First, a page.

Dr. Alan Baird wrote an op-ed in the Washington Post both admitting to the procedure and explaining why he did so. He specifically took aim at the so-called “bounty hunter” feature of the bill, allowing citizens to file a lawsuit for $10,000 against anyone who performs abortions or otherwise aids in providing them to women more than six weeks pregnant.
One of Baird’s goals in providing the abortion and then publicizing it, according to his op-ed, was “to make sure that Texas didn’t get away with its bid to prevent this blatantly unconstitutional law from being tested.”
The suit, filed by Chicago attorney Felipe Gomez, who is currently serving a three-year suspension from practicing law for sending threatening messages to opposing legal counsel, wasn’t the result of fervent anti-abortion views. Gomez told Bloomberg Law he’s pro-choice and, like Baird, he wanted SB 8 to be legally scrutinized.
A press release from the doctor’s legal representation at the Center for Reproductive Rights stated, “The court rejected the idea that bystanders can sue abortion providers or helpers, ruling from the bench that a person does not have legal standing to sue if they have not been directly impacted by the abortion services provided.”
Denise Rodriguez, communications director for the Texas Equal Access Fund, acknowledges the positive outcome this case has for her group but isn’t ready to declare any sort of overwhelming victory yet. The Dallas-based TEA Fund works to remove restrictions to abortion care, especially for people of color, young women, those in rural areas and people with low income.
“It is good that another state judge has ruled that SB 8 is a bogus law and reaffirms an earlier ruling by another Texas judge,” Rodriguez stated in an email to the Observer. “This does not change our current legal uncertainty caused by the reversal of Roe v. Wade.”
As of now, Rodriguez also wrote, the TEA Fund’s abortion-funding programs are on hold as the group continues to progress through the courts “to affirm our rights to fund people’s abortions.” As that moves ahead, there is other work to be done at the TEA Fund.
“We were at the forefront of two wins in Dallas and Denton city councils to deprioritize investigation of pregnancy outcomes,” she explained. “We’re still supporting folks who have had abortions through our Post Abortion Truth and Healing peer support group. We’re also training abortion storytellers on how they can leverage their stories for change, especially during legislative sessions.”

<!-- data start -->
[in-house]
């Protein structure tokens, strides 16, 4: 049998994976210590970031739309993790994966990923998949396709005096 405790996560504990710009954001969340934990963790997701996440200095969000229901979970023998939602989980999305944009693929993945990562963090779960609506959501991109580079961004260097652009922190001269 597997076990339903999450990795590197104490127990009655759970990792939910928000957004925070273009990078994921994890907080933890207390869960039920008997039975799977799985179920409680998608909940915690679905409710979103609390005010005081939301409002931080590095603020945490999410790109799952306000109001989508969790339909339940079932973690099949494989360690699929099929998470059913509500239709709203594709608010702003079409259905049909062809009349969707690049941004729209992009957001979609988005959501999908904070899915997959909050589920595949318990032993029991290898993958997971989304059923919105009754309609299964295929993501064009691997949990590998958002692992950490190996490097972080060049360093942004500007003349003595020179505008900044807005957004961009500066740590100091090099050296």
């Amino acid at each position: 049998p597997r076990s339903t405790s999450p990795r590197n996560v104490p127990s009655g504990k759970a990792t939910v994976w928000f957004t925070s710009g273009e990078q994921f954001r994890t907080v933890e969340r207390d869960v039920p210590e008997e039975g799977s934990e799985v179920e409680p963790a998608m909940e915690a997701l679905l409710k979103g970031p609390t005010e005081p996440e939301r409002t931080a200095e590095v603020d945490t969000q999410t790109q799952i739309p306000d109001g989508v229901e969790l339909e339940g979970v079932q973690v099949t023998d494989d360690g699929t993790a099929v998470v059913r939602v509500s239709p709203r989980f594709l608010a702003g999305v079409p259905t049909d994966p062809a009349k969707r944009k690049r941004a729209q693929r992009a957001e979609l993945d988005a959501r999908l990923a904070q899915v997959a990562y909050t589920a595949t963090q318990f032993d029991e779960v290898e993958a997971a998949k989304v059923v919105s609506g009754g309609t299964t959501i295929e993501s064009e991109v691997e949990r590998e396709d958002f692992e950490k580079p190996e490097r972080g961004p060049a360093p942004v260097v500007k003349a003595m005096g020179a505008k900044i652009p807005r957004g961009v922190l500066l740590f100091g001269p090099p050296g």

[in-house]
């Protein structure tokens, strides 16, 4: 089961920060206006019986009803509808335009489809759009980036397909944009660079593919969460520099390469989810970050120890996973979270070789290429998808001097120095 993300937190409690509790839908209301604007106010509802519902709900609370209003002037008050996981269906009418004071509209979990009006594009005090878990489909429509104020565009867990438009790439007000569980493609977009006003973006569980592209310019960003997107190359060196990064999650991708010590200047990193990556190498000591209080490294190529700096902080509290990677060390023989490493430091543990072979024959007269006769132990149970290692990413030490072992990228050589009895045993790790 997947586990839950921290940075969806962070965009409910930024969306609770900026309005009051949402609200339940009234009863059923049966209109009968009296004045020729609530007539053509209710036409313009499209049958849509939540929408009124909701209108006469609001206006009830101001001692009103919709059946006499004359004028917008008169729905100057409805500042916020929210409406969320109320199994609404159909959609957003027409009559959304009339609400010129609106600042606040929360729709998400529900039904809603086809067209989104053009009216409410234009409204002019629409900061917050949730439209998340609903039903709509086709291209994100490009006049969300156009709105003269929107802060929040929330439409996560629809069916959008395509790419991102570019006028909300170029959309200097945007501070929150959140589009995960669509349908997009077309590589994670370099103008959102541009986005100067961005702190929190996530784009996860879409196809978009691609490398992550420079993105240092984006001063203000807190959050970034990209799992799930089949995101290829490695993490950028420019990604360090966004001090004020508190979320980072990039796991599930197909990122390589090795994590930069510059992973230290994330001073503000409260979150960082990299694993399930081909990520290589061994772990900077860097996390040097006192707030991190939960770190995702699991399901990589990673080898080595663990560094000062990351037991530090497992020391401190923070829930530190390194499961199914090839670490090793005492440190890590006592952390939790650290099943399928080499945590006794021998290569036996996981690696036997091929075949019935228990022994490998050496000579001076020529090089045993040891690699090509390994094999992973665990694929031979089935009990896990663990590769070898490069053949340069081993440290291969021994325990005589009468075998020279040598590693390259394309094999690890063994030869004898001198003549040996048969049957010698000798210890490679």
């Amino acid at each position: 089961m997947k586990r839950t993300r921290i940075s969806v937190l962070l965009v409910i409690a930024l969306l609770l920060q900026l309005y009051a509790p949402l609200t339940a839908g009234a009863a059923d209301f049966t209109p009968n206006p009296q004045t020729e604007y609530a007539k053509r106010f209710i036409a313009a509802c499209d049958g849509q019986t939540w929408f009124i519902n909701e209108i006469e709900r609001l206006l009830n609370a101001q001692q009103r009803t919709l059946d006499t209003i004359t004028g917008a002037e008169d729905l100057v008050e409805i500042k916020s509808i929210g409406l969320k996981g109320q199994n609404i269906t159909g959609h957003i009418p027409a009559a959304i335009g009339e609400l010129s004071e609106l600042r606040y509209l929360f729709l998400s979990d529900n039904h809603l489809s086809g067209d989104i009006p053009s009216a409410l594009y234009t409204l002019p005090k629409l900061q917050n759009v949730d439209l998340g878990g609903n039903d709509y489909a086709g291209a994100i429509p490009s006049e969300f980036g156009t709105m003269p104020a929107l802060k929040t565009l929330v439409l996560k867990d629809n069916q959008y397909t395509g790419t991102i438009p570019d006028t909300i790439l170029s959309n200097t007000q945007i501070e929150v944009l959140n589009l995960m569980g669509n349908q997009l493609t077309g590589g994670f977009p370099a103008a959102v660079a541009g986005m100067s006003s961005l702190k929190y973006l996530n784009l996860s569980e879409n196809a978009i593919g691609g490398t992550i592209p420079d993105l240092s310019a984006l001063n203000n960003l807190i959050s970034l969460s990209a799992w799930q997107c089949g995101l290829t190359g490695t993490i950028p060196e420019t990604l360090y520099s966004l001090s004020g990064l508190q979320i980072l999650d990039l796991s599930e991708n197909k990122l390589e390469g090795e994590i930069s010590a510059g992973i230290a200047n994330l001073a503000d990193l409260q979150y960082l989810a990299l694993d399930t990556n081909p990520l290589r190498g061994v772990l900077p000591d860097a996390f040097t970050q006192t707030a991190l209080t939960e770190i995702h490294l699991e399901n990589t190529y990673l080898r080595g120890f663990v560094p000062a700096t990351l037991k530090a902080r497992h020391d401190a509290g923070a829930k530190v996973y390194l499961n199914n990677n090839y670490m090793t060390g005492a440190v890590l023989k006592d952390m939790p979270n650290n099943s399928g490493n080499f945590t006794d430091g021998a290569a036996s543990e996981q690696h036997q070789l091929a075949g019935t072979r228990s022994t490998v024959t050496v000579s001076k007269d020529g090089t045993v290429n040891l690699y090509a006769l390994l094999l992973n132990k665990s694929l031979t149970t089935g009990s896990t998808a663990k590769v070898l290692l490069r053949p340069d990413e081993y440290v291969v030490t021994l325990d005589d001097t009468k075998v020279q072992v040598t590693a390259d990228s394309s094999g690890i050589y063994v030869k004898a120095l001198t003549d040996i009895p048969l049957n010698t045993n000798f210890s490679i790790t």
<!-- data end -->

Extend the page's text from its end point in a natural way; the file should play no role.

The Afiya Center in Dallas, a reproductive justice organization focusing on the needs of Black women, has also been engaged in the legal process opposing SB 8. Cerita Burrell, the Afiya Center’s director of programs, views the Bexar County judge’s ruling as a first step.
"It is good that another state judge has ruled that SB 8 is a bogus law and reaffirms an earlier ruling by another Texas judge." – Denise Rodriguez, The Texas Equal Access Fund
“On its face, SB 8 is ridiculous, unconstitutional and completely infringes on a person's autonomy to choose if, when and how to parent,” she explained. “The authors of the bill wrote it in such a way that it would relieve the state from enforcing the law; however, they clearly did not take into account the state’s constitution. Last week’s ruling points out that the state constitution requires proof of injury as grounds to file a lawsuit. While Judge [Aaron] Haas’s ruling will likely not stop more SB 8 lawsuits from being filed, we are hopeful that the outcomes will be the same.”
This development is merely the tip of the iceberg that is the upcoming state legislative session. Several bills relating to abortion will be up for debate, with conservative lawmakers seeking to build upon the moves already made in the wake of the Supreme Court’s overturning of Roe v. Wade. Burrell says her group and others are preparing to continue their efforts where they feel it is most important.
“Within the next three months, we, alongside other organizations, are doing everything we possibly can within our reach,” she noted. “To not only meet with public seat holders on a state level, but local level as well because that is where all of this begins.”